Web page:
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Author Topic: Pollen in my honey super  (Read 3483 times)
1hivegoin
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« on: July 09, 2009, 03:33:03 PM »

I noticed some cells of pollen in my honey super. I did not notice this last year. I am not using an excuder, does this mean my queen has been upstairs?  How will this impact my honey? There are probably 20 cells per frame.
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Bee-Bop
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« Reply #1 on: July 09, 2009, 04:40:40 PM »

The Queen really has nothing to do with pollen storage.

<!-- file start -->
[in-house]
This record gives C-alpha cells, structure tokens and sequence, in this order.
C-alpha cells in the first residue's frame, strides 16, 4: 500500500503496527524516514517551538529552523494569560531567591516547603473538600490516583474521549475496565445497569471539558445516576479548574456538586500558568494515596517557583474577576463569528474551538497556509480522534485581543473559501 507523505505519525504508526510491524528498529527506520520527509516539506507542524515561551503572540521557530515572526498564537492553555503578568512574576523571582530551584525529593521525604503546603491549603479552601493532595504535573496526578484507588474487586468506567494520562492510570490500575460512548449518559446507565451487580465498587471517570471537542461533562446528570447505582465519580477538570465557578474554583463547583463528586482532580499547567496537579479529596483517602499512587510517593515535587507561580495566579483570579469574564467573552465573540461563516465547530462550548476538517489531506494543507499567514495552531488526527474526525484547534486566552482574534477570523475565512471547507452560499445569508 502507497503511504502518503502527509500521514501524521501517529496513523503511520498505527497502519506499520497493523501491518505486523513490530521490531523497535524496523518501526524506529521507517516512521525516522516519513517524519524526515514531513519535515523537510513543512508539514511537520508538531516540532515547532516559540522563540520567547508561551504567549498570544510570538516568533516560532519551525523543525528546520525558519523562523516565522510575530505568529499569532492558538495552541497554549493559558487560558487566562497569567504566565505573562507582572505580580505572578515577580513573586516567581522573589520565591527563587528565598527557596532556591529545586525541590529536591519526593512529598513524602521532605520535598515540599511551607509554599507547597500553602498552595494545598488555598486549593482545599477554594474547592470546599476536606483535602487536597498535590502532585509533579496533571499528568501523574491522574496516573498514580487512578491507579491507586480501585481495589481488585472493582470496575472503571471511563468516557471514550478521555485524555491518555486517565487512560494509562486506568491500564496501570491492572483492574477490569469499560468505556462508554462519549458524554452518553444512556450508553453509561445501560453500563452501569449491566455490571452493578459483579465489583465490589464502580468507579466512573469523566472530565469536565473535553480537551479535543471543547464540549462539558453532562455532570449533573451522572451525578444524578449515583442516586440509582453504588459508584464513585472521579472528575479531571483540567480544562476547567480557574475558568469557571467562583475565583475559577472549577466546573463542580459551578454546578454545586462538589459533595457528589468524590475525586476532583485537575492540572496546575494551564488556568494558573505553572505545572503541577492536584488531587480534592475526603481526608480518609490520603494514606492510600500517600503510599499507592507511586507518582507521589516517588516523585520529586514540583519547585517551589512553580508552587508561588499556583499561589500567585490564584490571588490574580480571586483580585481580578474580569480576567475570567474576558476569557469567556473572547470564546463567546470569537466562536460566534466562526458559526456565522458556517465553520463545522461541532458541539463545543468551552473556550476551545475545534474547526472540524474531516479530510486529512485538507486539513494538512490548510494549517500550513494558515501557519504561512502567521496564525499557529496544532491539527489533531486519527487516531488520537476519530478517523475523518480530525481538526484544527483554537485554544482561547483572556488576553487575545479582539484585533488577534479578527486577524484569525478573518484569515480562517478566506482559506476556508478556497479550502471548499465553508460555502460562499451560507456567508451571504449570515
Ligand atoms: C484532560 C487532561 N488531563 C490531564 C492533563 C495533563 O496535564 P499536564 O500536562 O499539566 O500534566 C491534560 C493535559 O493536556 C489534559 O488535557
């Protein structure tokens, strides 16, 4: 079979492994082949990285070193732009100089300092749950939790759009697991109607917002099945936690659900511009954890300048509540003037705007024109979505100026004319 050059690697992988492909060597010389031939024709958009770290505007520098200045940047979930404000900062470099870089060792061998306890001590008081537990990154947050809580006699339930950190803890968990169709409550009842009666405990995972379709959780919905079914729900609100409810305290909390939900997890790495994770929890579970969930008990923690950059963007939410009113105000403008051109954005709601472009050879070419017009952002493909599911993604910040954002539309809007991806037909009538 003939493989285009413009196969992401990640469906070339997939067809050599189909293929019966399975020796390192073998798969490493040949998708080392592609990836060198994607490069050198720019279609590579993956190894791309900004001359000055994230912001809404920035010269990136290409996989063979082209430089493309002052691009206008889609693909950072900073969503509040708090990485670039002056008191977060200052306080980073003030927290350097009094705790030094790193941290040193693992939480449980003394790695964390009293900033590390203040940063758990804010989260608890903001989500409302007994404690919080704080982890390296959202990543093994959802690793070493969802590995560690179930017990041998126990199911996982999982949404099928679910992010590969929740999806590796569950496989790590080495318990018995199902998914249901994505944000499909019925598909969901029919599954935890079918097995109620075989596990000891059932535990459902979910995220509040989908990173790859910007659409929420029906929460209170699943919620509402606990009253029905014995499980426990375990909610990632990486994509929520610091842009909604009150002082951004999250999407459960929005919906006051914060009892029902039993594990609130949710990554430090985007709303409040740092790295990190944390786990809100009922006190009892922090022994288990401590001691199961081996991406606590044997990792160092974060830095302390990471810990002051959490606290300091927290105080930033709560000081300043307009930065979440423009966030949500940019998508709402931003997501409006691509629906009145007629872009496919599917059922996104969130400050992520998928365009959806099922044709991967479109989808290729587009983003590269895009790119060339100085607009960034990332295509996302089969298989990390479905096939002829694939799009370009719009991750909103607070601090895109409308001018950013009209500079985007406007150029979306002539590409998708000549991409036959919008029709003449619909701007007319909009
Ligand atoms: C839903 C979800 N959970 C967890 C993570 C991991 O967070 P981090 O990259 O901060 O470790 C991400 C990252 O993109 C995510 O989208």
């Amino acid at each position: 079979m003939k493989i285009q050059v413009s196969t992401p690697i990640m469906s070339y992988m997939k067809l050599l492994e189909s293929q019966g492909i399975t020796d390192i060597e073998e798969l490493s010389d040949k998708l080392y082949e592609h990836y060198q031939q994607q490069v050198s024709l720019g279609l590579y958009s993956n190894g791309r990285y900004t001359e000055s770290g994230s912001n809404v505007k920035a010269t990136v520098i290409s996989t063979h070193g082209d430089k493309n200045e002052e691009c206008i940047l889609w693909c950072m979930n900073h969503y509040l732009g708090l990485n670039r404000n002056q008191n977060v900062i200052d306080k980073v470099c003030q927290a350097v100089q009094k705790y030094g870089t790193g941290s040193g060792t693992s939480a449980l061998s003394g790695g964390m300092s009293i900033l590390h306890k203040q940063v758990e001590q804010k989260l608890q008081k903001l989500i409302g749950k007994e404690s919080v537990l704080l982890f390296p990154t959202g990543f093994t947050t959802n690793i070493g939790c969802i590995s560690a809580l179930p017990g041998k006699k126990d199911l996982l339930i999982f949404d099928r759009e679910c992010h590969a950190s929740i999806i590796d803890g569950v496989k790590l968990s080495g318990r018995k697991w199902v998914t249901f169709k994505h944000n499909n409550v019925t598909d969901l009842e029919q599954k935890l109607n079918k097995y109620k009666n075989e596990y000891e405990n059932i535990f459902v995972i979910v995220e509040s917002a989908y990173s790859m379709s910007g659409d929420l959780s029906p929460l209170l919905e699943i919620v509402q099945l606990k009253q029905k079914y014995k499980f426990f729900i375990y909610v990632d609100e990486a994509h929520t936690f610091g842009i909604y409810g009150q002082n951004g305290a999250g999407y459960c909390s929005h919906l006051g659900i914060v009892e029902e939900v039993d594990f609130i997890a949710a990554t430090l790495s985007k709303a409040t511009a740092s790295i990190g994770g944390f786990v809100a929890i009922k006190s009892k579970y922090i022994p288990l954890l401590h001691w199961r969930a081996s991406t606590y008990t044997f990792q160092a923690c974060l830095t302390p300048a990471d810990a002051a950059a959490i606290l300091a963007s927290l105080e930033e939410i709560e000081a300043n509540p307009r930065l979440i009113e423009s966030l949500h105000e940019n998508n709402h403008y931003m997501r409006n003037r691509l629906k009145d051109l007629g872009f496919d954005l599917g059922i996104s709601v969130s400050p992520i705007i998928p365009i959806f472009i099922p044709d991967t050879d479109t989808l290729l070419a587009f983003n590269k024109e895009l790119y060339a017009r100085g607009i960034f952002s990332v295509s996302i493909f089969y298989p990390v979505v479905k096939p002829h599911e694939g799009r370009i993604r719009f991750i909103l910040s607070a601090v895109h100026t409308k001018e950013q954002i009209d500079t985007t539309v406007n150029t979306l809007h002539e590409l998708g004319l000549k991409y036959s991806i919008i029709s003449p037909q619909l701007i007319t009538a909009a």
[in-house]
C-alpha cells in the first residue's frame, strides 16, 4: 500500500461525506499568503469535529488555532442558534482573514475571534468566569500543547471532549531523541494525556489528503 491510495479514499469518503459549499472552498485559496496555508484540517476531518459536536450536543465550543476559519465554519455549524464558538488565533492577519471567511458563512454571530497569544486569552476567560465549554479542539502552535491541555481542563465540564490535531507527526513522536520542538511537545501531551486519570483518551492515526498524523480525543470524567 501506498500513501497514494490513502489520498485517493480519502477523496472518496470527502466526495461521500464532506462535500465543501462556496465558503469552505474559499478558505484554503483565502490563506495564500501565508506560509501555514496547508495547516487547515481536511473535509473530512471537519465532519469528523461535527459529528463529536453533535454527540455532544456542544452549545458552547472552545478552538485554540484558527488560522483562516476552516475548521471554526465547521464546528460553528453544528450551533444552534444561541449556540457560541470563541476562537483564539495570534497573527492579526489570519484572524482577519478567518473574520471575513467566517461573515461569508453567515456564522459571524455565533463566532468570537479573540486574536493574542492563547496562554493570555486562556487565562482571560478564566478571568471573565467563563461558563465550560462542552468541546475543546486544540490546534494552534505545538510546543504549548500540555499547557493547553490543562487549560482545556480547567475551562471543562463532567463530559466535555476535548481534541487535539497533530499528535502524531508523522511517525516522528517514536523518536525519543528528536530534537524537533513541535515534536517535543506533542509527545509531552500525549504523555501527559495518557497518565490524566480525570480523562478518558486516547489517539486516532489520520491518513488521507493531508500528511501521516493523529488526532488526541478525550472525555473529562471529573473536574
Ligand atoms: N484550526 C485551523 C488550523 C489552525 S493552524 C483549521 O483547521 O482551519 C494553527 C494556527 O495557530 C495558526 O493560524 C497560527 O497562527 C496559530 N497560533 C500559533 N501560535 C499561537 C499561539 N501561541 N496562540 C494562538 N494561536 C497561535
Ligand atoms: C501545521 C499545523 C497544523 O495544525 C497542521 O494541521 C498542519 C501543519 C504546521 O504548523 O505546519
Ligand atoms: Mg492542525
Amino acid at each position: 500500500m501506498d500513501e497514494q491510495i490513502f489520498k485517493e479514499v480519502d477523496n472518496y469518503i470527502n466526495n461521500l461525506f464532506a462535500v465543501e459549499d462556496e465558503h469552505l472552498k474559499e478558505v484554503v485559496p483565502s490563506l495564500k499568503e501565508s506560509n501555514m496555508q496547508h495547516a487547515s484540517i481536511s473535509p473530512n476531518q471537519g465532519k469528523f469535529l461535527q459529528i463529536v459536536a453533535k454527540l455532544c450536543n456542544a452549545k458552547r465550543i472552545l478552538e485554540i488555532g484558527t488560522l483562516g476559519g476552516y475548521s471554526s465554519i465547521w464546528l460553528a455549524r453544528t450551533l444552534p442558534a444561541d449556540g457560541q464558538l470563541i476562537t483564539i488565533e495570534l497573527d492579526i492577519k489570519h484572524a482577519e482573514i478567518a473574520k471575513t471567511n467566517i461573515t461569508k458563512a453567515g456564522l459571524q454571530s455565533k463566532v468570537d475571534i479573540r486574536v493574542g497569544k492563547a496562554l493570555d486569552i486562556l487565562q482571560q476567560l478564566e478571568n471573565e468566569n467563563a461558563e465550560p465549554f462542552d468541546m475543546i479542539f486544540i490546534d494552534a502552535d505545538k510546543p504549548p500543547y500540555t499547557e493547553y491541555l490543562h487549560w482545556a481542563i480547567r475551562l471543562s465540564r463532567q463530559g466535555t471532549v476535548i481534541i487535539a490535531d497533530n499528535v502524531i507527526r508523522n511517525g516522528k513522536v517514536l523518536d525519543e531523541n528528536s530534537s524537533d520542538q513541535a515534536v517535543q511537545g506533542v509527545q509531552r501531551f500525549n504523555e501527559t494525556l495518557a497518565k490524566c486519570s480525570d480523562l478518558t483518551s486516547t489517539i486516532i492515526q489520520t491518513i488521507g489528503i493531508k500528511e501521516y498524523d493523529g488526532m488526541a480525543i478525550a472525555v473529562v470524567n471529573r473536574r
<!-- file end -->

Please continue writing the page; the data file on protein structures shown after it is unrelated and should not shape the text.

The workers just thought it would be a good place to stik some pollen, very common situation.

Check with a local beekeeper/beeclub they can enlighten you on the basics.
Your local public library has or can get thru inter-library loan, a wealth of bee info also.

Bee-Bop
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homer
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« Reply #2 on: July 09, 2009, 09:05:45 PM »

Most of the pollen will filter out when you run the honey through a strainer.  However, pollen is a natural part of beekeeping and it's pretty normal to have bits of pollen in your raw honey.  It's a good thing, really!
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Cheryl
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« Reply #3 on: July 09, 2009, 09:12:44 PM »

I love pollen in honey! It is delicious - and helps with seasonal allergies.
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sc-bee